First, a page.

Naturists Campaigning for Naturism

More on the INF Resignation.

Commentary on INF’s letter to Stéphane Deschênes of 17th April 2017
By Duncan Heenan, Naturist Action Group, UK

In January this year Stéphane Deschênes resigned as a member of International Naturist Federation’s (‘INF’) governing body, after 3 years’ and 5 months’ service, including being INF’s Assessor For Non-European Countries. Deschênes had previously been President of the Canadian Naturist Federation for about 10 years and is the owner of Bare Oaks Family Naturist Park, which he took from a small sleepy club to being the largest and most successful naturist club/resort in Canada. He also has a successful business career outside naturism.

In resigning he wrote an open letter to INF, setting out a number of issues he felt were essential to be addressed if INF was to become an effective agent of naturist progress. His resignation was the culmination of years of frustration at trying to breathe new life into INF, but being met with stuck-in-the-mud attitudes which saw change as impossible, unnecessary or unwelcome. Deschênes’ belief that change was needed was founded mostly on the lack of any real evidence of INF’s effectiveness over many decades. (This and the letters referred to are in an earlier post)

INF responded to Deschênes’ letter in April. Despite both letters being made public on naturist websites, it has elicited little comment. This may be because naturists know or care little of INF, or it may be because they have ‘seen it all before’ and consider INF a lost cause anyway. To help those new to the subject, I copy both letters at the end of this commentary.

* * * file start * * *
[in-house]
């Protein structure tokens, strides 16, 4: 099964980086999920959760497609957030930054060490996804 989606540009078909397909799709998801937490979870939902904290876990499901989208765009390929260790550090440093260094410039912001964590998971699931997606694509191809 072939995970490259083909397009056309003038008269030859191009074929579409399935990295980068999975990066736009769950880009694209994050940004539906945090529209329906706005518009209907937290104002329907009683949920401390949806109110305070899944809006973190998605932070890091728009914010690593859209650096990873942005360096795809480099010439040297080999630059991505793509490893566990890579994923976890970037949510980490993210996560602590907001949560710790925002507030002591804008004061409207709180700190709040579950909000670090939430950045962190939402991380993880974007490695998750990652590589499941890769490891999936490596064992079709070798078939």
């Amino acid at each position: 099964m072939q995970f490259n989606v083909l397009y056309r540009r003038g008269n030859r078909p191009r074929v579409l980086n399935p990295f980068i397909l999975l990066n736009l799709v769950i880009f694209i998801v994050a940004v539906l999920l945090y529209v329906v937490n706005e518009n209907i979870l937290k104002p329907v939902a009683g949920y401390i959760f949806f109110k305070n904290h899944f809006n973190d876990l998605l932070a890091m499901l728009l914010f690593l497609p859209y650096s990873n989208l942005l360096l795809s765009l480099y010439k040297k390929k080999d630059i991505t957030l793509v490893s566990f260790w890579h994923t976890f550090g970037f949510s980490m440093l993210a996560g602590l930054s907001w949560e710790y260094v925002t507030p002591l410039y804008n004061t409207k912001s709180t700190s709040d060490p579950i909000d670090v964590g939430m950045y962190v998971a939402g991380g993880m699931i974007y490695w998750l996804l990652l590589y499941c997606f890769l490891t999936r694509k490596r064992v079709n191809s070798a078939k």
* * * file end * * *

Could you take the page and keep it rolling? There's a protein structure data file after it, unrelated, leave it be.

However, I feel a proper and open debate is necessary. It is significant when someone of Stéphane Deschênes’ experience and stature feels moved to resign from a world body – and INF is naturism’s only world body. This should not be ignored. INF is funded by a per-capita levy on the membership of every National Naturist Federation which is affiliated to INF, so it is naturists’ own money which is at stake, and value for money should be something we should all care about even if we do not care about the wider acceptance of naturism. In an attempt to stimulate debate, I am writing this short commentary on the exchange of letters. If you agree with me, say so. If you disagree with me, say so. If you have any comment, say it. But please don’t just let this issue die from apathy and indifference. If you care about the progress of naturism, or if you believe in value for money, speak up; or an opportunity for real change will be missed, yet again. But say it where it will be heard by those who can change things.


If you have read the correspondence referred to (if not, please do), you will see that Deschênes, makes 14 specific comments and suggestions on INF. I do not have the inside experience of INF’s machinations to make much detailed comment on these points, though I shall make some general ones based on some 36 years of observing INF as a member of British Naturism (including having been BN’s Treasurer), and as a co-founder of Naturist Action Group ( ). However, I would like to start by considering the general tone of the reply, and how INF handled it.